When you finish your hours, you can apply to take the state exam to obtain a professional license. Thirty-one states use a National-Interstate Council of State Boards of Cosmetology (NIC) exam method. Other states most likely use a similar method. The NIC is the leading national authority on evaluating esthies obtaining a state license.

    The exam, which altogether takes about three hours, includes a written test of approximately 120 questions on the skin, scientific concepts, best practices, and a practical, hands-on exam where you perform services that align with your state’s laws and regulations.

    READ MORE: Top Bikini Wax Styles for 2022

    How to Become an Esthetician Online

    There are lots of accredited online esthetician programs online that provide you with all of the training needed to get your license and become a successful esthetician. 

    Taking an online course will not change the average amount of hours you’ll need to complete for specialized training, but can be a little more affordable and more flexible. 

    To become an esthetician online, you’ll want to enroll in an accredited online program that passes all of the state board requirements in your area. Next, you’ll choose the type of program (associate’s degree, certification, or diploma) you want to enroll in, as well as the specialization you’re interested in. 

    From there, you’ll attend your online classes, complete your hours and pass your training, and then take your examination for estheticians. Once you pass that, you can apply for your license and begin practicing as a licensed esthetician!

    What Can I Do with an Esthetician Certificate?

    Becoming an esthetician can lead to many different career paths, including working at salons, spas, resorts, or even cruise ships. Licensed estheticians can also serve as medical estheticians, makeup artists, brand ambassadors and representatives, sales professionals, salon managers, product buyers, marketing and content creators, brand educators, state board employees, and more.

    Since there is no one way to be an esthetician, the sky's the limit once you’ve received your license. The trick is to find your niche.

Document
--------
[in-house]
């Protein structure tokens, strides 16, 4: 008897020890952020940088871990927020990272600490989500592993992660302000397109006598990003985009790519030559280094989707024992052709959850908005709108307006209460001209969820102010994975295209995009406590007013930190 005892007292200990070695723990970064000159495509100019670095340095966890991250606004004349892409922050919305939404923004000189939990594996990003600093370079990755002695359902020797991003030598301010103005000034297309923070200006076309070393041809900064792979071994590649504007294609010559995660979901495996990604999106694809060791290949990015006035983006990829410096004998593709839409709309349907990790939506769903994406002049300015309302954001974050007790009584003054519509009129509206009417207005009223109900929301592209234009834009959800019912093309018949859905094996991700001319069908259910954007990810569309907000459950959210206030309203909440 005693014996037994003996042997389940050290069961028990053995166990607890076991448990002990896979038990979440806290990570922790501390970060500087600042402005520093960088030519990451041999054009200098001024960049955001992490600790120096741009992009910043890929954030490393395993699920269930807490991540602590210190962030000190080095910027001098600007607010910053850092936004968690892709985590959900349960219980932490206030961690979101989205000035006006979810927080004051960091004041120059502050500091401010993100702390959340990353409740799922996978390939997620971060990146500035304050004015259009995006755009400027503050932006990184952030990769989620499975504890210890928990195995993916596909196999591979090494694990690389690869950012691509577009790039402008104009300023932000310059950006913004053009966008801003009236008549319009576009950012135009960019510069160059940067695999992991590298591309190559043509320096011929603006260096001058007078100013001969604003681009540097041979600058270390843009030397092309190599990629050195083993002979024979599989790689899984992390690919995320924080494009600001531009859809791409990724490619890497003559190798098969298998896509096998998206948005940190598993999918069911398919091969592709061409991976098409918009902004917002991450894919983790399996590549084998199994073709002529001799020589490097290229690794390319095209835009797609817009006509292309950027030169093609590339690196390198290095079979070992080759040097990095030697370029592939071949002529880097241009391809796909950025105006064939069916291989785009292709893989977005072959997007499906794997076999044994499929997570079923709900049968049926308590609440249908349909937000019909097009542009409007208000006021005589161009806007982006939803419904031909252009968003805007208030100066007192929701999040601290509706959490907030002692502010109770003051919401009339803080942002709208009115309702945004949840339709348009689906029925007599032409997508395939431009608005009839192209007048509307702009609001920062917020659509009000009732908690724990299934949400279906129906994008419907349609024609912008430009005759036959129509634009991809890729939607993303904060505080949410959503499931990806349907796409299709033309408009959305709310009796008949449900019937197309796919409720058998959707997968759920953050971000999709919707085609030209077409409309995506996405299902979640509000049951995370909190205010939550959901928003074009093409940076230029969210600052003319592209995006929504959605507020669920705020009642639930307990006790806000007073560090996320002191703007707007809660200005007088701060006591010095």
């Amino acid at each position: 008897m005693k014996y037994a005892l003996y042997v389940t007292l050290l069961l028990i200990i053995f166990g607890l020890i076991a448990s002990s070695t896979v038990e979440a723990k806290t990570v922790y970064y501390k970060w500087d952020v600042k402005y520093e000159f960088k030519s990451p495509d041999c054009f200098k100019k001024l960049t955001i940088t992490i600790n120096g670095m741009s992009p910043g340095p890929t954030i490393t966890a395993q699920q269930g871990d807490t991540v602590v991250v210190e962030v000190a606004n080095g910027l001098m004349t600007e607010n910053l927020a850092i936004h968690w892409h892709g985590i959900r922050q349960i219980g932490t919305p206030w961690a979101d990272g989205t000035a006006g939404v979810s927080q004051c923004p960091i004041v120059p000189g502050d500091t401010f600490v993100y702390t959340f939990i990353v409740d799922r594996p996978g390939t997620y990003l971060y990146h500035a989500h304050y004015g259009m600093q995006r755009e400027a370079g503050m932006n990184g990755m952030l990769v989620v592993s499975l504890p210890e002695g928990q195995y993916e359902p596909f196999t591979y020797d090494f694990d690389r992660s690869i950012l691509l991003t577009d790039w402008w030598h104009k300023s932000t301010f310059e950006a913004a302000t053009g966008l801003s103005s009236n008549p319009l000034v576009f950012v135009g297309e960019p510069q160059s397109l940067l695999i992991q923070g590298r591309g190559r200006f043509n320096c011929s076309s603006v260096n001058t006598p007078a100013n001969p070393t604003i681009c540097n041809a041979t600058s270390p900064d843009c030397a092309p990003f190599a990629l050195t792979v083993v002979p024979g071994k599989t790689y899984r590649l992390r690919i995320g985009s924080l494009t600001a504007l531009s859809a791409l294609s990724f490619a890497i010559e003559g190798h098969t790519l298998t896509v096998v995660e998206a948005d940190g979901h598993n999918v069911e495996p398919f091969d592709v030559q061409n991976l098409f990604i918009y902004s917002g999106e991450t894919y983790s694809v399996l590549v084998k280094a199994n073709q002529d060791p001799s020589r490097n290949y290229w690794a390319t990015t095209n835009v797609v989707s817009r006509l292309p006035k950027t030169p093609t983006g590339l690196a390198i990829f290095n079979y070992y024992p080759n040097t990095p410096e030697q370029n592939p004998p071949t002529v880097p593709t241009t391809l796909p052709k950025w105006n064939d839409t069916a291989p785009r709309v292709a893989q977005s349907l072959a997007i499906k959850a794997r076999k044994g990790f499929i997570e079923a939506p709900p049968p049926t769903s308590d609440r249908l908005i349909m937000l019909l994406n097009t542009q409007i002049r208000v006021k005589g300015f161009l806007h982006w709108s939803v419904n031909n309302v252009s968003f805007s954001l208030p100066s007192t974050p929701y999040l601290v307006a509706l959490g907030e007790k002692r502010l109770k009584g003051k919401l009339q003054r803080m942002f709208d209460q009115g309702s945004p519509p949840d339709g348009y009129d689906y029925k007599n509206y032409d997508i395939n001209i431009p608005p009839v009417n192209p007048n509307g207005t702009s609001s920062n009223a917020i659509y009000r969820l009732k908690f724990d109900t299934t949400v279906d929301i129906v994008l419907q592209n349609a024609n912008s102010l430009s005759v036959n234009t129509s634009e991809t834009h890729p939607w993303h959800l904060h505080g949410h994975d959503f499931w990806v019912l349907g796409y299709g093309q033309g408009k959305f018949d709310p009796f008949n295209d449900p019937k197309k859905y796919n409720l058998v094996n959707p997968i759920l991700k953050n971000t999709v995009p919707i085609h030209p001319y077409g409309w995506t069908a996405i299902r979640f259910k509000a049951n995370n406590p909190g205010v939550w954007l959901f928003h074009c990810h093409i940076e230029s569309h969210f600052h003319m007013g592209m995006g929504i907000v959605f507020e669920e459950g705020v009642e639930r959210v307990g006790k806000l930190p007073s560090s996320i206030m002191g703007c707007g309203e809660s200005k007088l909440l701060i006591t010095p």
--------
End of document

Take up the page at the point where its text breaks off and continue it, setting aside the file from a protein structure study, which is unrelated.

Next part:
Most esthetician schools only offer basic training in adhering to state board regulations; they might not necessarily prepare you for “the real world.” You may need advanced training in your chosen field, so you might want to research continuing your education or apprenticing in facials, hair removal, or other modalities like eyelash extensions, microblading, or threading.

    READ: How to Wax Step by Step

    Do Estheticians Make Good Money? 

    The average licensed esthetician salary in the United States is around $40,000, but can vary state by state.

    Keep in mind, this is the average salary of an esthetician working in a salon, before tips are taken into account. This number also does not include the potential earnings of those working on their own or estheticians who work in other fields outside of offering skincare treatments.

    Esthetician Career Information:

     

    Source: Zippia.com Zippia Logo

    Can Estheticians Make Six Figures?

    Since there are so many career options for those with an esthetician’s license, there is a lot of potential for making six figures. If you’re looking for a total for “How much can an esthetician make?”, the sky is really the limit. 

    From salon professionals offering high-end services and salon owners to executive-level beauty marketers, esthetics can be highly lucrative. You can even reach celebrity-esthetician status on social media through your work - and then you can really make some serious money! 

    If you are a salon professional, building a loyal clientele takes time, but once you’ve achieved a high-volume clientele, it is in your best interest to acquire your own space or become a salon owner yourself. 

    When learning how to be an esthetician, it’s wise to begin your career to apprentice at high-end salons or spas and to offer high-ticket services in your chosen esthetics field once you go solo.